Articles

  • Can you tell us how long you’ve been involved in kite flying and about your life in England before kites? My attraction to wind and flight began early in childhood. Like many of us, I recall making and flying brown paper diamond kites with my father, but the pastime did not grab me and I put it aside, as in my early teens I was more interested in crystal sets and short wave radios. I left school at 14 without any qualifications. I was diagnosed later in life as having dyslexia.
  • Making kites took me to a big free space. To work in the field of discrepancy between physical and nature forces and fantasy is for me a wonderful challenge. The tension to realize the design I have in my mind and to make it fly is very stimulating. When you keep the mind open, you will be able to find solutions and alternatives. To place art pieces in the sky, with always-changing light combined with the movement caused by the wind, this is a very special performance. Even the “color white” gets another quality compared to the situation on the ground.
  • 29 years ago, seven enthusiasts met on the island of Fanoe, Denmark and established the most unique of world kite events. This annual meeting would not be a “festival” in the traditional sense: no sponsorships, no paid attendees, and, for the most part, no formal schedule. From those original kite crazies, the event grew to host well over 8,000 fliers in the late 1990s and early 2000s. The Kitefliers’ Meeting has held steady with over 5,000 attendees to the present and it maintains a special spirit. People come because they want to come.
  • My kite prints are as much about the craft of making as they are a gentle delight in challenging the notions of what constitutes a print and where the perceived borders between the fine and applied arts end and begin. In the U.K. there are still very distinct borders between that which is perceived as art and that which is then deemed craft. A denial of craft skills seems to me as an educator a sad consequence of current trends. Fortunately this view is changing and I find great enjoyment in making craft works that are shown in an art context.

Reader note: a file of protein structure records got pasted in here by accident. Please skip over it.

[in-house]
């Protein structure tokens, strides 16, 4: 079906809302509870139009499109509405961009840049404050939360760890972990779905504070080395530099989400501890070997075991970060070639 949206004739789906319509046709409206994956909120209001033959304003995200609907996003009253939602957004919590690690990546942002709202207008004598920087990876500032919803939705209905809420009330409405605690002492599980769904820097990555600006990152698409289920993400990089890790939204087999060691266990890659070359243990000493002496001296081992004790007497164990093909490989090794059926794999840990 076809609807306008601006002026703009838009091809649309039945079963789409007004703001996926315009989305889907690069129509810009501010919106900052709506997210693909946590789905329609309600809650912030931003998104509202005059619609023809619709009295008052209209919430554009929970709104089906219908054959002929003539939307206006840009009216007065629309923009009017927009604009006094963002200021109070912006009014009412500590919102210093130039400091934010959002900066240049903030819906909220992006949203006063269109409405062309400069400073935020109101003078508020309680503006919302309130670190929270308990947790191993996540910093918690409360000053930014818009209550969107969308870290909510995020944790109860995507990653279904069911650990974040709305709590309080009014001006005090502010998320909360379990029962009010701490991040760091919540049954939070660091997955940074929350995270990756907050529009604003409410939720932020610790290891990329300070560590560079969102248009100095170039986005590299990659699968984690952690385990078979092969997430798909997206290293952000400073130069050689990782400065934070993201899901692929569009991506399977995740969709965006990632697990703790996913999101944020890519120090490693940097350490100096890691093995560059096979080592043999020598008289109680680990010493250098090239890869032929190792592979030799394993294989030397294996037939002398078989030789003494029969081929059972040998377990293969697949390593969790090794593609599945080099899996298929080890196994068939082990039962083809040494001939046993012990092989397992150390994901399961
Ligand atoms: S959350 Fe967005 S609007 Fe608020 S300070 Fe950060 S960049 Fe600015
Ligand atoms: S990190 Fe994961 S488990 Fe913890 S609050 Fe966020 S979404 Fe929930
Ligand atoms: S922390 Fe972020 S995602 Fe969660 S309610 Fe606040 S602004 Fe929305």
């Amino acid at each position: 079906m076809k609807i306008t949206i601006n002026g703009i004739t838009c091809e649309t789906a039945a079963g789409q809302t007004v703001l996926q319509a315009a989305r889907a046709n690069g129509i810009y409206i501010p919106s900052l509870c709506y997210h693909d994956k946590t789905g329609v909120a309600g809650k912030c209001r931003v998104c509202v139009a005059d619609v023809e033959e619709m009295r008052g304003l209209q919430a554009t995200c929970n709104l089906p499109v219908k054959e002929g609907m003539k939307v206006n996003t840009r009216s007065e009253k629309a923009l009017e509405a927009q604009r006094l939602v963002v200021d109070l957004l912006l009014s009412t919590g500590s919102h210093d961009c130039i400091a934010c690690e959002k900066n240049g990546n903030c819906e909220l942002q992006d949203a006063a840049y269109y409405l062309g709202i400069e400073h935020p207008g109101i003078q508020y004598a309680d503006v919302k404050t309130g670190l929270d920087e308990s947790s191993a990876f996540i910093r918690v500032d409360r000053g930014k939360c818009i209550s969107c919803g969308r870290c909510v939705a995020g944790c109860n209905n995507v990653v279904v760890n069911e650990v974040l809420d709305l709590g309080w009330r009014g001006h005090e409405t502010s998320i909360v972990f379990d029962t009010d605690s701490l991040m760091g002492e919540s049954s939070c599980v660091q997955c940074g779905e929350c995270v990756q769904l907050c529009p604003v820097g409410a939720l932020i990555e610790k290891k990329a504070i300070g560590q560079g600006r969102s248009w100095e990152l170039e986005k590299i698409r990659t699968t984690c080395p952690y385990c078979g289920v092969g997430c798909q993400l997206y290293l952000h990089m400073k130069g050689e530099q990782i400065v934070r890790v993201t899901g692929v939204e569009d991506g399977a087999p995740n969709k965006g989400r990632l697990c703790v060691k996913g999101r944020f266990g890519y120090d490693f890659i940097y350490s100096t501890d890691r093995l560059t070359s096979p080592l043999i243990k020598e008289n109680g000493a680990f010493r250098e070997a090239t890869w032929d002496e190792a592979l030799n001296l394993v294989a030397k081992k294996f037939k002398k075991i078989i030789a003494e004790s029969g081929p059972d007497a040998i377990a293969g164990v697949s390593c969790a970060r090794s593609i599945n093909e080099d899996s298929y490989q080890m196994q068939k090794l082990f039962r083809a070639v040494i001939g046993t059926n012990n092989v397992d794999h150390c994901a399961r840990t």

• In the past few years, there have been some fine books that you should consider adding to your kite library. Two are from the world of fine art: one features the life and work of Tyrus Wong; the other, the contemporary work of Jacob Hashimoto. If you are at all interested in paper and bamboo kites, On Paper will tell you everything you ever wanted to know about paper.
  • It’s time to reflect on twenty years of the Drachen Foundation and talk about some of the moments that have made us proud. Before doing that, let me take a moment to thank three people who made the Foundation what it is. First, my wife Sherry, who agreed so many years ago to let me pursue this passion and then participated in funding the organization through its history. Sherry was nice enough to let me travel the globe while she managed kids, dogs, and household emergencies. Without Sherry’s support, the Drachen Foundation would have remained nothing but a dream.
  • A hobby and sport in the West and a religious celebration in the East, kiting became international in the last two decades through increased global travel and because the internet made verbal connections fast and easy. Intelligent patronage by the Drachen Foundation helped these developments significantly.
  • When you combine a love for nineteenth-century literature with a love for kites, some interesting things happen. As I began researching nineteenth-century kite literature, I realized that there was preciously little material on the subject, even though nineteenth-century stories involving kites abounded.
  • About a year ago, at the Cervia Volante kite festival in Italy, I was lucky enough to bump into one of my favorite kite people; Carl Robertshaw.
  • Harry and Charlie Thuillier are two brothers from the United Kingdom. This August they decided to kite buggy along the coastline of Brazil from Natal to Jericoacoara. They did it without vehicle support, without being able to speak Portuguese, and having only had one lesson in kite buggying. Harry takes up the story…